Trite, trivial, and tasteless describe this unrewarding effort of a society reporter, novelist, and ``sometime Washington hostess.'' That latter label horrified Quinn (Happy Endings, 1991) when she heard it aplied to her on Good Morning America. She was, after all, a ``serious journalist,'' and ``hostess'' was synonymous with ``frivolous'' in her view. She was, alas, somehow persuaded otherwise. Quinn has organized a book about giving parties that begins with a credible mantra from her party-giving parents: ``A guest can do no wrong.'' It's downhill from there. Names—from the Clintons to Princess Margaret, Henry Kissinger to Lauren Bacall, and Washington pundits too numerous to mention or remember—are scattered profusely, but many of the anecdotes are pointless and without context. One secret of legendary hostess Perle Mesta's success, she tells us, was to hang a lamb chop in her window to signal a party—but why? Perhaps lamb chops have a kinky sexual connotation not revealed here. More likely, it was WW II and meat was rationed, making lamb chops a surefire lure for partygoers. No hint of that historic motive from Quinn, whose party success meter seems to be how many guests ``in black tie and . . . evening gowns were reclining all over the living room floor giggling.'' Moreover, in a chapter alluringly titled ``The Booze,'' her vaunted motto regarding the immunity of guests stops short at large cocktail parties, where she refuses to serve red wine because ``people spill,'' and coffee after dinner, because ``it kills the party''—presumably sobering everyone up. Other chapters deal equally improbably with table settings, entertainment after the meal, and where to have the party. Beginning and ending chapters are titled ``The Point'' and ``The Point (Again),'' but Quinn seems to have missed it both times. Go to Miss Manners for a useful guide to party giving or to almost any celebrity bio for better anecdotes about parties-I- have-known. (b&w illustrations)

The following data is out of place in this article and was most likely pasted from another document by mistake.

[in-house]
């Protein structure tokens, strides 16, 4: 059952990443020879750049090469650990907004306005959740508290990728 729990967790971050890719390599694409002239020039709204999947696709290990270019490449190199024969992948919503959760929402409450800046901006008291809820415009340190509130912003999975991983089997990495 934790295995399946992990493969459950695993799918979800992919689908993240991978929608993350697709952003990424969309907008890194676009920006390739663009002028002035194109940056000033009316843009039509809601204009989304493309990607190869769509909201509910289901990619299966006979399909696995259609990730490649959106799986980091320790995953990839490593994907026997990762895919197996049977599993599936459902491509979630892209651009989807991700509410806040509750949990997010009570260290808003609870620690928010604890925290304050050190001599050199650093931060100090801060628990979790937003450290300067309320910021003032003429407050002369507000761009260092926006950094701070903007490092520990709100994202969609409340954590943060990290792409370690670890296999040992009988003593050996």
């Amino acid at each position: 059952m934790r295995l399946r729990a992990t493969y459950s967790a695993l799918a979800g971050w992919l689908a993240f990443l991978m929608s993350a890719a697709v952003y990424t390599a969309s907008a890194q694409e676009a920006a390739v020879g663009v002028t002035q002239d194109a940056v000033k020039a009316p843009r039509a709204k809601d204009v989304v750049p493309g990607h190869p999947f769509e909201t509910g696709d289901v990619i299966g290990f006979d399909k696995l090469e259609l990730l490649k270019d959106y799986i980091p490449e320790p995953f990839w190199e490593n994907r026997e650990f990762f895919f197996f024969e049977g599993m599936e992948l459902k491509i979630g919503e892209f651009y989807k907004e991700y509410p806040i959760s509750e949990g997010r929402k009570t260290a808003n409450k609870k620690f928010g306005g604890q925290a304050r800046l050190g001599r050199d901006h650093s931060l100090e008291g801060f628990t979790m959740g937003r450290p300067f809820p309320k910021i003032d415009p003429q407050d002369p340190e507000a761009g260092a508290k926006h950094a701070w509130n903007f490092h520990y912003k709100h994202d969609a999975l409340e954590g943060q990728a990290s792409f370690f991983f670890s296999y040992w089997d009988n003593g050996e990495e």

Pub Date: Nov. 5, 1997

ISBN: 0-684-81144-8

Page Count: 224

Publisher: Simon & Schuster

Review Posted Online: June 24, 2010

Kirkus Reviews Issue: Oct. 1, 1997

Did you like this book?

No Comments Yet

Stricter than, say, Bergen Evans or W3 ("disinterested" means impartial — period), Strunk is in the last analysis...



Privately published by Strunk of Cornell in 1918 and revised by his student E. B. White in 1959, that "little book" is back again with more White updatings.

Stricter than, say, Bergen Evans or W3 ("disinterested" means impartial — period), Strunk is in the last analysis (whoops — "A bankrupt expression") a unique guide (which means "without like or equal").

Pub Date: May 15, 1972

ISBN: 0205632645

Page Count: 105

Publisher: Macmillan

Review Posted Online: Oct. 28, 2011

Kirkus Reviews Issue: May 1, 1972

Did you like this book?



Noted jazz and pop record producer Thiele offers a chatty autobiography. Aided by record-business colleague Golden, Thiele traces his career from his start as a ``pubescent, novice jazz record producer'' in the 1940s through the '50s, when he headed Coral, Dot, and Roulette Records, and the '60s, when he worked for ABC and ran the famous Impulse! jazz label. At Coral, Thiele championed the work of ``hillbilly'' singer Buddy Holly, although the only sessions he produced with Holly were marred by saccharine strings. The producer specialized in more mainstream popsters like the irrepressibly perky Teresa Brewer (who later became his fourth wife) and the bubble-machine muzak-meister Lawrence Welk. At Dot, Thiele was instrumental in recording Jack Kerouac's famous beat- generation ramblings to jazz accompaniment (recordings that Dot's president found ``pornographic''), while also overseeing a steady stream of pop hits. He then moved to the Mafia-controlled Roulette label, where he observed the ``silk-suited, pinky-ringed'' entourage who frequented the label's offices. Incredibly, however, Thiele remembers the famously hard-nosed Morris Levy, who ran the label and was eventually convicted of extortion, as ``one of the kindest, most warm-hearted, and classiest music men I have ever known.'' At ABC/Impulse!, Thiele oversaw the classic recordings of John Coltrane, although he is the first to admit that Coltrane essentially produced his own sessions. Like many producers of the day, Thiele participated in the ownership of publishing rights to some of the songs he recorded; he makes no apology for this practice, which he calls ``entirely appropriate and without any ethical conflicts.'' A pleasant, if not exactly riveting, memoir that will be of most interest to those with a thirst for cocktail-hour stories of the record biz. (25 halftones, not seen)

Pub Date: May 1, 1995

ISBN: 0-19-508629-4

Page Count: 224

Publisher: Oxford Univ.

Review Posted Online: May 20, 2010

Kirkus Reviews Issue: March 1, 1995

Did you like this book?